Two critical points in this development happened in 2007. The first of which actually involved my second adult experience with marijuana, which was very frightening at the time. It was one of those classic paranoia experiences. It involved thoughts that my entire understanding of "existence", (including all of the social constructs, such as what is "moral"), was brought into question. While this was extremely off-putting at the time, (I stayed away from the drug for at least another year), as I processed that experience over the next year, I began to realize I learned something important from that experience. What I learned in a very concrete manner, was that morals are indeed a social construct, and something that evolved socially, as humans became increasingly aware of their consciousness. This fit nicely with what I already understood about human social evolution. The lesson stuck.
The next important development took place a few month later while reading a biography about Einstein. That bio included an explanation of special relativity that allowed me to understand how time is relative to space. I quickly formed a mental extrapolation that made it crystal clear that if god existed, it could certainly have no such thing as a timetable, unless it either existed outside of time, (which would mean that the need for a timetable is little more than superficial), or was confined to that same physical law, which of course would mean that god is not so powerful, if the laws of physics confine it. That was inconsistent with any understanding of god I ever held to, even as a JW.
It took another 4 years for me to be comfortable with the thought that my agnosticism was really just a "friendlier" term for atheism. I knew four years prior that no god I studied about could be real, (certainly by the time of the special relativity lesson). It then simply became a matter of accepting that atheism is nothing more than non-belief, (which is how most people incorrectly use the term "agnostic").
68 years of living in this world and not seeing any "real" evidence that a god really exists outside of our own imagination.
The first question I ever had was at around twelve years old, "Who created God?"
Of course my zombie mother would simply explain that Jehovah was always there but we have difficulty with the concept of infinity, that's why it's hard for me to understand that he was always there. Even in my young brain it simply made no sense to me. Add to that global suffering, lack of evidence, no godly "miracles" to witness, People of the same religions killing each other, how life itself comtradicted everything taught in theology and the blatant lies, I decided at around thirteen that there was no loving god watching ove our planet and its inhabitants.
For a long time I still held on to the possibility of some sort of creator because I had not read much about evolution. What I had read and had been taught was either anti-evolution or as in the case of my teachers/lecturers, were skewed/biased views of Christians. Due to this misinformation I had no real understanding of of evolution. It was actually books recommended to me by Cofty which filled in the missing peices of the puzzle which caused me to accept evolution as solid science.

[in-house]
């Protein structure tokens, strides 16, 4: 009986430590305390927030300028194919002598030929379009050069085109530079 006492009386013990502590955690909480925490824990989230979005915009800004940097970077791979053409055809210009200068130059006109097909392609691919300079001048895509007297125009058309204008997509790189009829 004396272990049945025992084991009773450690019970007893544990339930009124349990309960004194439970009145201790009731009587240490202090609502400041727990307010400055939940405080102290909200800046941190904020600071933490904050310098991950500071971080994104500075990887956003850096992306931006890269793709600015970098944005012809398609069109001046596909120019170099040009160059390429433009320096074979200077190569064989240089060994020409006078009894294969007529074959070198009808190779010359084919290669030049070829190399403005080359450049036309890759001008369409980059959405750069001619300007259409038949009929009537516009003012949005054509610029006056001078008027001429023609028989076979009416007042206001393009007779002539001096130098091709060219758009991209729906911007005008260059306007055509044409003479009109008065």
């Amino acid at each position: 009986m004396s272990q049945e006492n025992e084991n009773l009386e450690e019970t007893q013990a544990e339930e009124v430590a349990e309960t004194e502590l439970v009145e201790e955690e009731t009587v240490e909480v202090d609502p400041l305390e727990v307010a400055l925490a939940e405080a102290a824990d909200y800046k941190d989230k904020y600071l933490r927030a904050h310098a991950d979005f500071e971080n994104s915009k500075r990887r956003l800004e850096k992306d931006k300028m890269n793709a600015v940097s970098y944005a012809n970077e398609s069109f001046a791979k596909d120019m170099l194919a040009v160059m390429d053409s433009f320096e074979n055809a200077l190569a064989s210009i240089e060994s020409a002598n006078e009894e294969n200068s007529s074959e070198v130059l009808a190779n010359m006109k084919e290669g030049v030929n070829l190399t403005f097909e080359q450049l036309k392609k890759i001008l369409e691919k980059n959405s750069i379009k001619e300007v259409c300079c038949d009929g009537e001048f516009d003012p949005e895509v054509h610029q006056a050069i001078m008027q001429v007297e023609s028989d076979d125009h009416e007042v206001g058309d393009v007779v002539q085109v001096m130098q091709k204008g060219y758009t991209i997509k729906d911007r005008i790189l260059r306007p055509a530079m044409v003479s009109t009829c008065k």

Since reading those books I'm now addicted to reading everything I can get my hands on about evolution and the many fields of science which support it and honestly, I've never read anything before which gave me such a sense of relief and fulfillment.
An atheist is someone who is certain that God does not exist, someone who has compelling evidence against the existence of God. I know of no such compelling evidence. Because God can be relegated to remote times and places and to ultimate causes, we would have to know a great deal more about the universe than we do to be sure that no such God exists. To be certain of the existence of God and to be certain of the nonexistence of God seem to me to be the confident extremes in a subject so riddled with doubt and uncertainty as to inspire very little confidence indeed. - Conversations with Carl Sagan (2006), edited by Tom Head, p. 70
I am a big fan of Sagan, but he is just plain wrong here. He does atheism an incredible disservice with this statement. Sometimes quoting a credible source to add weight to an argument, is just as logically flawed as using one's supposed lack of credibility as a source of disconfirmation, (kind of an ad hominem in reverse).
Atheism is NOT about certainty at all. Atheism concerning belief in a desert god is no different than non-belief in the Easter Bunny. The burden of proof lies with the believer. If empirical evidence is demonstrated for the existence of said god, an intellectually honest atheist would change her/his position.
If I'd been honest with myself, I would've identified as atheist a decade before I left the cult. The cult mind control was the only thing that kept me believing in the possibility of a god for that long. The thing that made me atheist was just thinking and learning about the the things that are often given as reasons God is necessary. Morality, existence of life, the existence of the universe, and a meaning to life. I realized that not only is god unnecessary to explain or provide necessary answers to these things but in many ways the hypothesis of god limits us on all these topics. At that point there just wasn't any need for god in my life.
Acquiring knowledge outside of mythological teachings is a key factor in relinquishing the beliefs in supernatural spiritualism.